Applying for an SBA franchise loan is similar to a normal loan application. However, you need to be ready to provide your documentation to both the lender and the franchise.

Here are the main steps in the application process.

Gather Your Documentation

The first part of any loan application is gathering the necessary documents. The more prepared you can be in this initial step, the smoother your process will be. Use the 7(a) checklist and the 504 Authorization File Library to identify what paperwork is needed. This includes forms like business financial statements, personal income tax returns, and resumes.

Gather the Franchise’s Documentation

The next important step is gathering documents focused on the franchise. You’ll want to ensure you have the proper paperwork from the franchise ready for the lender. This could include franchise licensing agreements, profit and loss statements, and asking price.

Identify Your Local Lender

Once you’ve organized the documentation, you’ll need to find a lender or Certified Development Company to submit your application. The SBA provides an online local assistance tool that identifies certified agencies near you.

Submit and Prepare for Questions

The final step is the application itself. You should be well prepared if you’ve spent the time gathering the necessary information. However, you may need to be prepared for additional questions based on lender needs. The lender will then submit your paperwork to the SBA as required.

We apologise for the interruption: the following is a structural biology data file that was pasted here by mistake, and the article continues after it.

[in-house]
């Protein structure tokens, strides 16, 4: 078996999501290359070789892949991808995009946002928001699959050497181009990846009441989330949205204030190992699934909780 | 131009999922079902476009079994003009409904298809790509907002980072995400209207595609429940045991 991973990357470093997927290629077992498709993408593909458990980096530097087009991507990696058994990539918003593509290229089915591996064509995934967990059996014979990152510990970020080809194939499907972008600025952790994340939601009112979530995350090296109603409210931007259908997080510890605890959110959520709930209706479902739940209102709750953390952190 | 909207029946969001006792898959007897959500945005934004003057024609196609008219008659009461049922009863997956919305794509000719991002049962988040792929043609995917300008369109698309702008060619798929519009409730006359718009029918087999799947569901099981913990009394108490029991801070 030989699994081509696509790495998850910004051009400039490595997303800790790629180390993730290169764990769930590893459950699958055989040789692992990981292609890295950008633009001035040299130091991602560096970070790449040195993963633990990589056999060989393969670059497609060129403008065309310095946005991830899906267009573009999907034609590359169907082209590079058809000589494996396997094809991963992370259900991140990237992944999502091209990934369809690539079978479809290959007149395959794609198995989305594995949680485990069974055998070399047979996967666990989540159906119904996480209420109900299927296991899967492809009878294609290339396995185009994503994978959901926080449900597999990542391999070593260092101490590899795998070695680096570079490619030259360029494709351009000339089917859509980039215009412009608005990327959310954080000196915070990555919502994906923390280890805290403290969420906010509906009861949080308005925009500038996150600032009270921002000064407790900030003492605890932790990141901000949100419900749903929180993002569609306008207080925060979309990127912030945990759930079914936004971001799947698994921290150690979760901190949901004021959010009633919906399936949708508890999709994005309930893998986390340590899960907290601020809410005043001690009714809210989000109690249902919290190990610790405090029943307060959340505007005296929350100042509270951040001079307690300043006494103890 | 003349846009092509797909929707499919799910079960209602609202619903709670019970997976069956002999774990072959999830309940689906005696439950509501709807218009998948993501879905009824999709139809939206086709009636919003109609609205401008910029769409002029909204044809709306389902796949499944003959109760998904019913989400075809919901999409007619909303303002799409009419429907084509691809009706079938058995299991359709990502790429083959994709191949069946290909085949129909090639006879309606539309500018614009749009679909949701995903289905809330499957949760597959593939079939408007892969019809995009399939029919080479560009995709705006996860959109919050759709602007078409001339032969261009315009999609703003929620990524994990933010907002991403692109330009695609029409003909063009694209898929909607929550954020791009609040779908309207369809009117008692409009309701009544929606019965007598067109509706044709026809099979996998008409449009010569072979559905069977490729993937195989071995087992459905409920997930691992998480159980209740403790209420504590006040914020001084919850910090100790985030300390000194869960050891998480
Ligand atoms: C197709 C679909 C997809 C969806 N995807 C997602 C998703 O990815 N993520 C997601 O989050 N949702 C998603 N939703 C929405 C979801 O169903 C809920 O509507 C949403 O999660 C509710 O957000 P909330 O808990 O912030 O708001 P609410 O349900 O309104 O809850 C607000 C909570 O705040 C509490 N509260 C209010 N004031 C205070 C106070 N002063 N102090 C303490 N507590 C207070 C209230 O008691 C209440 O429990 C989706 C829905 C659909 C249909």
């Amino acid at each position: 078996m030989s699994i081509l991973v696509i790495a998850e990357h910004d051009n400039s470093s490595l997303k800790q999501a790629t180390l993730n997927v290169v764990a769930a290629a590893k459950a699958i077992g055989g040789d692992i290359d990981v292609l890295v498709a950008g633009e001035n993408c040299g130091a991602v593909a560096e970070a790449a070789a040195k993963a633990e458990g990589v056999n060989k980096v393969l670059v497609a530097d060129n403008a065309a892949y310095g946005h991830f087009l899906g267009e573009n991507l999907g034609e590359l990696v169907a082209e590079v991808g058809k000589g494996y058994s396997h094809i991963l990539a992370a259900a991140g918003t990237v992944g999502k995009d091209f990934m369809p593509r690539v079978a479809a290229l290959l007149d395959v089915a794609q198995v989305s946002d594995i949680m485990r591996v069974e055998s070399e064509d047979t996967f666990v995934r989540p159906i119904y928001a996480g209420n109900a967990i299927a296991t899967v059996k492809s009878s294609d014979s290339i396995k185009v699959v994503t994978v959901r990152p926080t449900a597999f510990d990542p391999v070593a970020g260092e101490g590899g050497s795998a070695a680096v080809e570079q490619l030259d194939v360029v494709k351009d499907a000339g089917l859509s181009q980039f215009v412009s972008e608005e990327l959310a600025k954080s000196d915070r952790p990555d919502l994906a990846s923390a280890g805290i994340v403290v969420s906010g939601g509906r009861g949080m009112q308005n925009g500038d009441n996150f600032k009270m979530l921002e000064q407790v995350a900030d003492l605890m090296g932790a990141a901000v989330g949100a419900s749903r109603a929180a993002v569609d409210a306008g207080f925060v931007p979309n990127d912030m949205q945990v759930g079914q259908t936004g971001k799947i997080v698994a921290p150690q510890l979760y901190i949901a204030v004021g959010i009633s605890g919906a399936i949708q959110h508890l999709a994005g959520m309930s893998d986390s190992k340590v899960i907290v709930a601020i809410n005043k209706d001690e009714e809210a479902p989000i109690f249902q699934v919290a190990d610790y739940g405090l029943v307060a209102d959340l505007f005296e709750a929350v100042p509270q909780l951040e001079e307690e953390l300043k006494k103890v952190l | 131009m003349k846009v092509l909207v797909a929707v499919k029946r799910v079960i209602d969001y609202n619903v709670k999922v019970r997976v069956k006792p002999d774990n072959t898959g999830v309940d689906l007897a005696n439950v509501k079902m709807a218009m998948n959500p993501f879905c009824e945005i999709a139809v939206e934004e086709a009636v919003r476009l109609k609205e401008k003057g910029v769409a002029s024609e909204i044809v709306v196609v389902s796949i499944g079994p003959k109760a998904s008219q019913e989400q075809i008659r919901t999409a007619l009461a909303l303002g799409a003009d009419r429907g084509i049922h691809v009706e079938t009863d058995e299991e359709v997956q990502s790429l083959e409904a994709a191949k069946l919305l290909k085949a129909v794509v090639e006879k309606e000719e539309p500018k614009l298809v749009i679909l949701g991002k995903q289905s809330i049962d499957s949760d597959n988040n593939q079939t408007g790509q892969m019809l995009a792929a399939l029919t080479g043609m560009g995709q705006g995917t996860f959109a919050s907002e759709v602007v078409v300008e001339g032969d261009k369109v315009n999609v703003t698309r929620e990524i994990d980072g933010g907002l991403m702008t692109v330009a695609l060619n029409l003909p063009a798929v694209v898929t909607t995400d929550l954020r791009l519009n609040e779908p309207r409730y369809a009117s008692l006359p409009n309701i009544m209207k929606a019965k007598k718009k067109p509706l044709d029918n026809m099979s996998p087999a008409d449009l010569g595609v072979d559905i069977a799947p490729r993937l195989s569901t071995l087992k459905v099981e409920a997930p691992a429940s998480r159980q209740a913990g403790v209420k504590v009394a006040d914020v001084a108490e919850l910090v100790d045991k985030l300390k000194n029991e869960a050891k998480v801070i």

Franchise Loan Alternatives

If an SBA franchise loan isn’t right for you, consider these alternatives:

Franchisor Loans

Some franchisors offer financial support to franchisees to get the business operating. This support could include specific loan options, royalty reductions to offset costs, and secured loans through partner lenders.

Traditional Bank Loans

A traditional bank loan can an option for businesses with stronger creditworthiness or a longstanding relationship with a bank. However, traditional loans tend to have less favorable terms than an SBA loan.

Other Business Loans

Other loan options include a short-term loan or equipment loan. Alternative lenders offer smaller loans on a shorter repayment period with a quick application process, while equipment loans through banks or alt lenders cover just the purchase of machinery.

The Bottom Line

SBA loan programs can be a good option if you need funding to open and operate a franchise business. Both 7(a) loans and 504/CDC loans can provide the funding to purchase needed materials and real estate or increase working capital to use on an SBA-approved franchise.

Depending on your needs, timeline, and franchise, you may want to pursue other funding options such as traditional loans. No matter which funding option you choose, keep your documents organized and consider consulting a financial advisor for more specific guidance for your situation.

Frequently Asked Questions (FAQs)

How do you register a franchise with the SBA?

You may want to open a franchise that isn’t on the SBA franchise directory. In this case, you can submit a brand for review by providing franchise documentation, a disclosure form, and other relevant material required by the SBA. You should also include the franchisor’s contact information.

How hard is it to get an SBA franchise loan?

SBA loans are intended to be more accessible to small businesses than traditional loans. The process to receive an SBA franchise loan is similar to applying for a traditional business loan. You’ll be approved based on a number of factors, including the size of your business as well as the brand of the franchise, among others.